Temptation of Saint Anthony in visual arts

From Wikipedia, the free encyclopedia
Jump to navigation Jump to search
Matthias Grünewald, inner right wing of the Isenheim Altarpiece depicting the Temptation of St. Anthony, 1512-1516 (oil on panel)

The Temptation of Saint Anthony is an often-repeated subject in history of art and literature, concerning the supernatural temptation reportedly faced by Saint Anthony the Great during his sojourn in the Egyptian desert. Anthony's temptation is first discussed by Athanasius of Alexandria, Anthony's contemporary, and from then became a popular theme in Western culture.

The earliest work to depict Saint Anthony being assaulted by demons is a wall painting in the atrium of Santa Maria Antiqua of the 10th century.[1] The later European Middle Ages saw the accumulation of the theme in book illumination and later in German woodcuts. About 1500 originated the famous paintings of Martin Schöngauer (ca. 1470), Hieronymus Bosch (ca. 1505) and Mathias Grünewald (1512-1516). In the modern era the theme has been treated by the Spanish painter Salvador Dalí and the French author Gustave Flaubert, who considered his 1874 book The Temptation of Saint Anthony to be his master work.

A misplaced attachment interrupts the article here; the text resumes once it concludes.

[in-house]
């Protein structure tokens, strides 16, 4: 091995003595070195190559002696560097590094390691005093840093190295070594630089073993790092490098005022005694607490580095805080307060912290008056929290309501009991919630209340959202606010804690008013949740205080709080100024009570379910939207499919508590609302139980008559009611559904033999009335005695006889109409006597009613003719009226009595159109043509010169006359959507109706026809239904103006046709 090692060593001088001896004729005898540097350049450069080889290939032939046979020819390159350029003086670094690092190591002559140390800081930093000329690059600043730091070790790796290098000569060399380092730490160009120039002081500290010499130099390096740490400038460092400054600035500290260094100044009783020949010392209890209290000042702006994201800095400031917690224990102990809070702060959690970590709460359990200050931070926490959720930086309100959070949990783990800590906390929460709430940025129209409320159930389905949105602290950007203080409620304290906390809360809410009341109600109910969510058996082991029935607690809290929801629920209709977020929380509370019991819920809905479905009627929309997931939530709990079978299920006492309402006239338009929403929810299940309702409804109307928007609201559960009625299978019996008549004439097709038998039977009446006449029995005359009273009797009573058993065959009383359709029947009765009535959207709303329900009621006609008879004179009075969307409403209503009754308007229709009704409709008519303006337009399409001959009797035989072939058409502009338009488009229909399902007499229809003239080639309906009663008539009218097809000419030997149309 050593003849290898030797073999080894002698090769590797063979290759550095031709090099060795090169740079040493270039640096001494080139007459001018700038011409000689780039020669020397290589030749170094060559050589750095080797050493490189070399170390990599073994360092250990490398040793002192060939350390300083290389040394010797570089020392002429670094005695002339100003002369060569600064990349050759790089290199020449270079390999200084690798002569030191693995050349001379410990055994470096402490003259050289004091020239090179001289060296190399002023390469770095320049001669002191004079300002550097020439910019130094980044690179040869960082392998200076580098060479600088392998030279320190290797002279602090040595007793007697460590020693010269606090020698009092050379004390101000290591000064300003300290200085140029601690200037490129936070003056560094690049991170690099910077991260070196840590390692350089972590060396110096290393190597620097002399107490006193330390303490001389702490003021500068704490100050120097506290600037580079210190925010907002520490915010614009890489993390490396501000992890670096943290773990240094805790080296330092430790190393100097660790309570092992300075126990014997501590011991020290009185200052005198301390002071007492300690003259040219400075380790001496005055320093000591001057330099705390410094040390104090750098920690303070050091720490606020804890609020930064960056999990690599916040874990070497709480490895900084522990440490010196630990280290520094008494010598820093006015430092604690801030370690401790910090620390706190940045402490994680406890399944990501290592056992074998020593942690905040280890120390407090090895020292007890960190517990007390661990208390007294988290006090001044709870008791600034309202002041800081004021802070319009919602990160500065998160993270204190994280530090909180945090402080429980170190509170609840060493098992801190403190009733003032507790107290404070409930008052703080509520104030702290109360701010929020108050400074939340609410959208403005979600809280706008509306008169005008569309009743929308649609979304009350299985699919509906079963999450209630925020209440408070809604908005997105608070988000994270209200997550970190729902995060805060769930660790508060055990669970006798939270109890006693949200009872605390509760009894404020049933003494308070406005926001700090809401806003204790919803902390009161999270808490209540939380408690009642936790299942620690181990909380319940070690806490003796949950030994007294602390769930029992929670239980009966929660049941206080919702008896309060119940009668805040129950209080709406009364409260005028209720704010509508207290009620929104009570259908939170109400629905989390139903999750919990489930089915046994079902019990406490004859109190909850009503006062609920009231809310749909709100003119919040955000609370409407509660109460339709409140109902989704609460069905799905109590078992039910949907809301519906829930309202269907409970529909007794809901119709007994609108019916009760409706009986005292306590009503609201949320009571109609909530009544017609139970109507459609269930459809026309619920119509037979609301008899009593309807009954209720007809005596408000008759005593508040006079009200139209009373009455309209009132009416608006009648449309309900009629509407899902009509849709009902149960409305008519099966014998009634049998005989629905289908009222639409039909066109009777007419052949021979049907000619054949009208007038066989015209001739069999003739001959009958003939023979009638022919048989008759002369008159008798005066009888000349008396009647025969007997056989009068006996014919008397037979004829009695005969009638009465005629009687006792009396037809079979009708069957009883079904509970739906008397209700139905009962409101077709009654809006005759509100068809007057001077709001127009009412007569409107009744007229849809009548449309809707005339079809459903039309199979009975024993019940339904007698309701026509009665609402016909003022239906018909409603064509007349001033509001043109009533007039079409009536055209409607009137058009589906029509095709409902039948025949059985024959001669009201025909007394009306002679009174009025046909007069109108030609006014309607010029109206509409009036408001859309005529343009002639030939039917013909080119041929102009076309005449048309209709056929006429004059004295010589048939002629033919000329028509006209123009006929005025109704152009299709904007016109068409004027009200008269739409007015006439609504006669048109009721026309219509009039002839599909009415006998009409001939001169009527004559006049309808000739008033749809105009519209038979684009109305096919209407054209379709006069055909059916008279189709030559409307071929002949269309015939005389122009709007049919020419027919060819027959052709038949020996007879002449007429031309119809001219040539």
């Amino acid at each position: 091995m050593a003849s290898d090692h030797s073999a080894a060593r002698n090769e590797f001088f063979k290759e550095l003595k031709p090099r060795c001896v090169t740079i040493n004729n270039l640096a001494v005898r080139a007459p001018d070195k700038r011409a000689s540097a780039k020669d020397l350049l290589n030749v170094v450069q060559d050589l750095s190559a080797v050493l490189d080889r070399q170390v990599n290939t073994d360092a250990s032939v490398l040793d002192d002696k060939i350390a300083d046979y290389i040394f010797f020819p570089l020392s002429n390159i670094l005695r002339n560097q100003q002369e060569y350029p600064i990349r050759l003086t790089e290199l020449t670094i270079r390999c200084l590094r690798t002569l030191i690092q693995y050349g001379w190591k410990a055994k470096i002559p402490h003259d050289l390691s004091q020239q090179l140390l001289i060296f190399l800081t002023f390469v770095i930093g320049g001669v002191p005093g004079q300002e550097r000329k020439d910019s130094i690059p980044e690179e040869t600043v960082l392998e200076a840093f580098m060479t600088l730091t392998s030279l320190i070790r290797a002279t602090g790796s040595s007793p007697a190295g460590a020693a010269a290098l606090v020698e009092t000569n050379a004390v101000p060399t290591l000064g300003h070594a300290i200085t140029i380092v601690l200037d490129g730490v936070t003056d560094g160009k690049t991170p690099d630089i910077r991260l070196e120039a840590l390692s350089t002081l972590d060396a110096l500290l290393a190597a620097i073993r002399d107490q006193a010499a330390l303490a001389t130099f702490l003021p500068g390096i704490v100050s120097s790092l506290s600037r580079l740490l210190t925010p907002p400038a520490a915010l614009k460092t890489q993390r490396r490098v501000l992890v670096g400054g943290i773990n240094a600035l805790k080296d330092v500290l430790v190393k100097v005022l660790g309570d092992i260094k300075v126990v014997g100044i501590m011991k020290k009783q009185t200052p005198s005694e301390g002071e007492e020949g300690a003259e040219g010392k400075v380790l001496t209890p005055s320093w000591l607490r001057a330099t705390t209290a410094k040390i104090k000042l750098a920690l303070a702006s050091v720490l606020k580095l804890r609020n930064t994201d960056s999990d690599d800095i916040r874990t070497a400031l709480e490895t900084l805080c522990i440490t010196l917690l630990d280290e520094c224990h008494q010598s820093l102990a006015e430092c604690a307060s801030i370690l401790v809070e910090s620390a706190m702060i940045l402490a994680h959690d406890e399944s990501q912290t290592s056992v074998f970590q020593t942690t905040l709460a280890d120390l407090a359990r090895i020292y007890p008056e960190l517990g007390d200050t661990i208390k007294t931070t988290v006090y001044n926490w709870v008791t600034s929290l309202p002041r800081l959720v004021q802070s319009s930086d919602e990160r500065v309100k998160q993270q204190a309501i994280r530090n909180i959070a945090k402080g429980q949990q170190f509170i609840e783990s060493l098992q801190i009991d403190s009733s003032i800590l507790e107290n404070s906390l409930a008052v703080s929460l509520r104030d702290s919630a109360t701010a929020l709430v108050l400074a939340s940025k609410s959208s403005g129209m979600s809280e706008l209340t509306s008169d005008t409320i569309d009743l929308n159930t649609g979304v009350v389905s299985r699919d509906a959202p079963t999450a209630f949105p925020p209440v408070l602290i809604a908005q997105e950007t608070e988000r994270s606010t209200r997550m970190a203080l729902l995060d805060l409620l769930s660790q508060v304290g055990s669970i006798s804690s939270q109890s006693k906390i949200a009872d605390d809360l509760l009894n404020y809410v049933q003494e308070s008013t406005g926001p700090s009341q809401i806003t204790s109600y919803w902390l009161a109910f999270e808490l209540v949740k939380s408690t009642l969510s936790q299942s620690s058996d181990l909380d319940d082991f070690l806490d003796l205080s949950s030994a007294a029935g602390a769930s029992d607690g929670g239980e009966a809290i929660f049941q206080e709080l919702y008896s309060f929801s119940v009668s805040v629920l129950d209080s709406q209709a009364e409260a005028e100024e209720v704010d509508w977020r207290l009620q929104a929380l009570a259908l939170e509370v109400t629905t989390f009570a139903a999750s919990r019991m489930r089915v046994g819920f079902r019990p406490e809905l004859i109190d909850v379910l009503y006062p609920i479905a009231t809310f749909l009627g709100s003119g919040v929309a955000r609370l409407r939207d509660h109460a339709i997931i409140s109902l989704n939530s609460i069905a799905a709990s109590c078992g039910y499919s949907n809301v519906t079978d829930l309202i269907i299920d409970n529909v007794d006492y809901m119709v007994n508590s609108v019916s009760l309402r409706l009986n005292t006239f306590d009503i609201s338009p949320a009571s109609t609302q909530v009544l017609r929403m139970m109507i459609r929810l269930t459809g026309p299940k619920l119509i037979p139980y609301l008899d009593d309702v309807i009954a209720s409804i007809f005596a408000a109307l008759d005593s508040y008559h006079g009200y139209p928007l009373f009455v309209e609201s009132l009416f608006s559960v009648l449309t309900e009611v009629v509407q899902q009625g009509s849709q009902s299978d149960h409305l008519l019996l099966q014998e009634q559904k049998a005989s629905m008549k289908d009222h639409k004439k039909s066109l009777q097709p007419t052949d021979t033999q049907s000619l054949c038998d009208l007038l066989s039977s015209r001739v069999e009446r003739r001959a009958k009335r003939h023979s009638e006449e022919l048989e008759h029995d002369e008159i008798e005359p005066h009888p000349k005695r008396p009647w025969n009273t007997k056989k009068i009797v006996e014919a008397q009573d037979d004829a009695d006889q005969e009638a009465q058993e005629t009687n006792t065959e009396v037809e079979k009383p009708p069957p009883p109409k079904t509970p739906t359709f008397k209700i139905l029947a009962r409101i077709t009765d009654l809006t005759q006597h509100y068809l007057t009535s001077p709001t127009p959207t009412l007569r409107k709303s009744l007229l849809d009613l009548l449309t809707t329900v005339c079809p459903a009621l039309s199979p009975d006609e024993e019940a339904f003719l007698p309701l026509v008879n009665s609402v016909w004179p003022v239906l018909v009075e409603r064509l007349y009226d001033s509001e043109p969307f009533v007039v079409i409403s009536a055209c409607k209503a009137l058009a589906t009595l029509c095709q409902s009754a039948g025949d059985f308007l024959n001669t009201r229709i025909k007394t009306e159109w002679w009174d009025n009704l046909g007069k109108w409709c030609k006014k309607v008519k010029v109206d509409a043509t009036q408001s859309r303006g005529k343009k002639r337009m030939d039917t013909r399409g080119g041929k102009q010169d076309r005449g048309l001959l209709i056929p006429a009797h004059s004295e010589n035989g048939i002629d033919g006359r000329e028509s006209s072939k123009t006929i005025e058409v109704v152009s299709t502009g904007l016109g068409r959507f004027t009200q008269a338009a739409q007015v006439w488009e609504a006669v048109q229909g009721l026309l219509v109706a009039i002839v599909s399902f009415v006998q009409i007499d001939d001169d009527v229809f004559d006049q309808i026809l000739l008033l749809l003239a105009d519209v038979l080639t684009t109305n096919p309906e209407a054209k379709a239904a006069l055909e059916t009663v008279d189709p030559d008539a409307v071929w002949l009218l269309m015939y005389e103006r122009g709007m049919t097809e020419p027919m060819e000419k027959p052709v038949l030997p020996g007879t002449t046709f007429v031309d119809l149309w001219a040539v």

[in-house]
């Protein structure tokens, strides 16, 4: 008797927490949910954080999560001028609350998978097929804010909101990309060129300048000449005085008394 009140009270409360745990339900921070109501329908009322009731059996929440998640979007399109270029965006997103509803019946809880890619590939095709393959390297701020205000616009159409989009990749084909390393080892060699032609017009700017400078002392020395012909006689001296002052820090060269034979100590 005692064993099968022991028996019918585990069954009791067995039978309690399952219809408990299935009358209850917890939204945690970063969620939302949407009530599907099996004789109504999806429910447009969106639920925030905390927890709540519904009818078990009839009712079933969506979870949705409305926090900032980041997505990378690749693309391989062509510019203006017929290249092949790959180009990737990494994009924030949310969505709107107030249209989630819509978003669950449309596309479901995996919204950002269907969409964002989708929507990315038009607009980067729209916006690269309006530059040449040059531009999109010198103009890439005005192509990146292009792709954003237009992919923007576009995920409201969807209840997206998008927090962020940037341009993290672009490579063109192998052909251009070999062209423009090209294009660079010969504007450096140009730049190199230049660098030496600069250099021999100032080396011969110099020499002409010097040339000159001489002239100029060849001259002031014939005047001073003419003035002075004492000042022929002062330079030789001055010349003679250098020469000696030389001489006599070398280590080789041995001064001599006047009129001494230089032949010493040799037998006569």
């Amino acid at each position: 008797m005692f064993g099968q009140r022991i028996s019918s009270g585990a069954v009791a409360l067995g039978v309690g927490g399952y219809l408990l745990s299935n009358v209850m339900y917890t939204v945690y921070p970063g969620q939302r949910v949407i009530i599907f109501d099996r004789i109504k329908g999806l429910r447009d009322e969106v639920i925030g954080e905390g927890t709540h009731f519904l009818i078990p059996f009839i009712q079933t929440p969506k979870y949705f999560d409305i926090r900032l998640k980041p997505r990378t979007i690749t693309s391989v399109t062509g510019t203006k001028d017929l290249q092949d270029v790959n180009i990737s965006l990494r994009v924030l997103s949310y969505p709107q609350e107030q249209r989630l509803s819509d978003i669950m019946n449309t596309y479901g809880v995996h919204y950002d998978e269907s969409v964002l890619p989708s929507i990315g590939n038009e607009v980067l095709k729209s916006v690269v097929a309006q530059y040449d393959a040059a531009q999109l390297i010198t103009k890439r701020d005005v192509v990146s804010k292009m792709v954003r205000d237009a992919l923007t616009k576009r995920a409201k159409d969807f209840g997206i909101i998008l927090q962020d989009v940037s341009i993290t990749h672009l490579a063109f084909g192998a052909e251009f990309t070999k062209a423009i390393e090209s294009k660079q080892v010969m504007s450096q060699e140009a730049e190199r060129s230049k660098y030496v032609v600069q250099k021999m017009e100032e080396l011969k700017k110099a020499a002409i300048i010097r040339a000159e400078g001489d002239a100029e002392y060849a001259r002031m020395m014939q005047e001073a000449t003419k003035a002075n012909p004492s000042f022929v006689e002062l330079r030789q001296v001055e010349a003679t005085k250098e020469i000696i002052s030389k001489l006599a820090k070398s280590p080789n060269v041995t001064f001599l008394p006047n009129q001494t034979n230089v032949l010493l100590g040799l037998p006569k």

In 1946 the David L. Loew-Albert Lewin film production company held a contest for a painting on the theme of Saint Anthony's Temptation, with the winner to be used in the film The Private Affairs of Bel Ami. Various artists produced paintings on this subject, and contest was won by Max Ernst, whose work was duly shown in the film. However, the most well-known of these paintings is a failed contestant, Salvador Dalí's version.

See also[edit]


  1. ^ Jean Michel Massing (1984). "Schongauer's 'Tribulations of St Anthony': Its Iconography and Influence on German Art". Print Quarterly. 1 (4): 226. JSTOR 41823641.